Released: 2015, Metalbox Recordings
Reviewer: Metal-Rules.com UK Team
Reviewing albums from genres you love can be a challenging task. Everytime a reviewer submits a less-than-positive review for an album in a beloved genre, it has the potential to be just another obstacle for a hard-working band to overcome. There is, however, the obligation to share views for peers so they can decide how and where to spend their hard earned money. And so it is with I.C.O.N. and their album "The Blacklist"; an obstacle and an obligation met. Let's break it down.
“A Room In Hell” is the opening instrumental. It's not a flamboyant track by any means but it certainly sets a nice tone for any metal album, building nicely into the second track. “Feeding the Negative” is that second track, and first with vocals. It's full-on traditional metal. The music is on point but the vocals hang steadily in the mid-range which creates an unmemorable song. That idea, "unmemorable song" will be frequently heard throughout this review. Track 3 is titled “Grindin’ Wheel”. It's a mid-tempo song that plods along with a sound that I’d expect to hear at a biker weekend; heavy but nothing I’ll remember at the end of the day. “I’m the Venom” is up next and by track 4 I’m finding that I have to force myself to pay attention to what’s going on. It’s certainly nothing bad but it’s hardly anything remarkable. I kind of hear Rage without the German greatness infused. At times, vocally, I also hear some Wrathchild America but none of the accompanying flair that came with that act. “Welcome to my War” continues the proceedings and the listener finds the track plodding along but not as dryly as previous tracks. In fact, to this point it's probably the most attention-worthy track. It’s good but still not great.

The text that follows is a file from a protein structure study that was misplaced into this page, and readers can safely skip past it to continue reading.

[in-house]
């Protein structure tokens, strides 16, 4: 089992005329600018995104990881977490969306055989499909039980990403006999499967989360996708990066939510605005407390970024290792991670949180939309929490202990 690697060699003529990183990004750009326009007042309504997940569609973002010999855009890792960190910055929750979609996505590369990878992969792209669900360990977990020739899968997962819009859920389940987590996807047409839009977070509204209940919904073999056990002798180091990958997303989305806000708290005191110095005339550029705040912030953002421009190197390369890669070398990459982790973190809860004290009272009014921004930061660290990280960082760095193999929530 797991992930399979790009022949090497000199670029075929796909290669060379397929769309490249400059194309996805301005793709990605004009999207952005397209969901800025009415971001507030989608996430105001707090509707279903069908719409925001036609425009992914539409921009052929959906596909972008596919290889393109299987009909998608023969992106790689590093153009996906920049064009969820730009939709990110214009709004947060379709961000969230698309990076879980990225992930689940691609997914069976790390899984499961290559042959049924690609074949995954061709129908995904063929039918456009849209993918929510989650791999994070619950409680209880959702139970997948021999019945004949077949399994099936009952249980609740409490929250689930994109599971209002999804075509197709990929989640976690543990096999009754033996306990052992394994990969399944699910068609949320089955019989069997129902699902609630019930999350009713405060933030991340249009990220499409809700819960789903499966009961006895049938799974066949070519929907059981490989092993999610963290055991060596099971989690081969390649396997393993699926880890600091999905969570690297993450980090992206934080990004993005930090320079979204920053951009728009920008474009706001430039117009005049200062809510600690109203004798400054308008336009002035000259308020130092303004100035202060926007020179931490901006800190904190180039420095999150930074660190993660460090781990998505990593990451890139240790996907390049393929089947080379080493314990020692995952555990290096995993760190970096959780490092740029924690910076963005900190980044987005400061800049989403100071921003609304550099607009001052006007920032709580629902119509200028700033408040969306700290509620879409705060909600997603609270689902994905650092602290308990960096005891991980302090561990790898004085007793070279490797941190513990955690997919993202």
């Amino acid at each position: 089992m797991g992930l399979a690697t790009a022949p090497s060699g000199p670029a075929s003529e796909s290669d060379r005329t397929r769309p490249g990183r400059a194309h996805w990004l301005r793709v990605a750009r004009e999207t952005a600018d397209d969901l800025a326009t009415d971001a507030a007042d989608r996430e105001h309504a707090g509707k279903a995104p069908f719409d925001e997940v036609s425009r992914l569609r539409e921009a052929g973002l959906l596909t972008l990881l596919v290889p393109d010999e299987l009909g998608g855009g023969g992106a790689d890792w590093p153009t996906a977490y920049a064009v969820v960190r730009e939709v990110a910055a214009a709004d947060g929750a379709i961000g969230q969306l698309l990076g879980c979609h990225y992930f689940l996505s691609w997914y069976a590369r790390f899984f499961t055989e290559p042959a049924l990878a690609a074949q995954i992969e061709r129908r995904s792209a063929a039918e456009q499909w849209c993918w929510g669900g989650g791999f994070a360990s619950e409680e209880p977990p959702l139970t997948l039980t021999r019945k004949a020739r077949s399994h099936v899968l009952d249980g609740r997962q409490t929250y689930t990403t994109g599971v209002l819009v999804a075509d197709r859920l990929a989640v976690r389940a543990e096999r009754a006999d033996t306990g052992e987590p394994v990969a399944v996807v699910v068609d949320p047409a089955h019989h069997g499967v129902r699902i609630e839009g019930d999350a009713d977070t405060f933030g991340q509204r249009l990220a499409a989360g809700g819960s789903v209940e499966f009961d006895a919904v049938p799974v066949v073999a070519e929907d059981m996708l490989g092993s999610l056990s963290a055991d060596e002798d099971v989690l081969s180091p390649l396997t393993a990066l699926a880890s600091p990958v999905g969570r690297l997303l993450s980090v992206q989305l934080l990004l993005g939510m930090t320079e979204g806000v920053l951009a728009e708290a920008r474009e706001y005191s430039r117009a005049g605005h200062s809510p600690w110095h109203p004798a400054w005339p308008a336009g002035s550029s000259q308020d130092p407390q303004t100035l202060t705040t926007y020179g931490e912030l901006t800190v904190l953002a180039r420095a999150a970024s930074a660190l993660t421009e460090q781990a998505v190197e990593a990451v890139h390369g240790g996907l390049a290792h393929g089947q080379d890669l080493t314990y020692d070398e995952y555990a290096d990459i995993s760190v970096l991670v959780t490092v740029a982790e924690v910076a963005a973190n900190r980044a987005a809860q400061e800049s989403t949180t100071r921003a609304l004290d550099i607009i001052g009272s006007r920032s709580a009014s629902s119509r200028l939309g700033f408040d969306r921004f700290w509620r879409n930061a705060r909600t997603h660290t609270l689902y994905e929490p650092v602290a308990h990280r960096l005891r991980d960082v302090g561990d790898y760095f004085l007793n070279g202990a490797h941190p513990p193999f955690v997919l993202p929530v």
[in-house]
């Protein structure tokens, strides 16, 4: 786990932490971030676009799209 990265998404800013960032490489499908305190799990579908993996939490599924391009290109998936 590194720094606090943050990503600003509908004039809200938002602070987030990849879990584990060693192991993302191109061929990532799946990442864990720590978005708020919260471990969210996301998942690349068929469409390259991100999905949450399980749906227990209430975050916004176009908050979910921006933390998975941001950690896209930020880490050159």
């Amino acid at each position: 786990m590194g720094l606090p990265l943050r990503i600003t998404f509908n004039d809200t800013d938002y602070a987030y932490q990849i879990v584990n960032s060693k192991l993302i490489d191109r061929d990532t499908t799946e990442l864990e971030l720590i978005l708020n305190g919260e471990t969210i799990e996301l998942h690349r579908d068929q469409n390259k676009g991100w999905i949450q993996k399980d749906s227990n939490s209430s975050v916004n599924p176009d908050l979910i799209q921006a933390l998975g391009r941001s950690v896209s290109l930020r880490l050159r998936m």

“Speak to your God”, track 6, finds the band descending into opening act status. Right about this time in the set I can imagine people starting to look at their phones to check how long until the headliner appears. Track 7, “Devil’s Blacklist” doesn't particularly help matters. It's a straight ahead heavy jam but at the end of the day it's purely background music. “Wrong Way Back” plays next and at this point, as a listener I’m starting to get a little annoyed that I’m hearing the same thing over and over and I still have more to go. That’s not a good sign for any album. Fortunes are about to turn slightly, though. “Man of the North” is up next and it's an instrumental track that offers some nice sounds. Dare I say this is so far the best track on the album? At the very least there's a change in sound that is certainly welcome to these ears. “Deconverted” follows and it's a nice enough track. Maybe I’m just re-energized from the instrumental track? In any case, my spirits are lifting a bit as I navigate the last few songs. “Drowning in Screams” ends the cd and sadly enough it takes until the last track to get to a truly energetic track that plays with its peers in 2015. "Drowning" is easily the best track on the cd and I hope for more like it in the future. But there’s a long way to go here. The band is musically talented but crafting a memorable song is the next task along with adding a great deal of vocal variance from track to track. That will be a monumental task indeed. I wish them luck.
Review by: Chris Marsh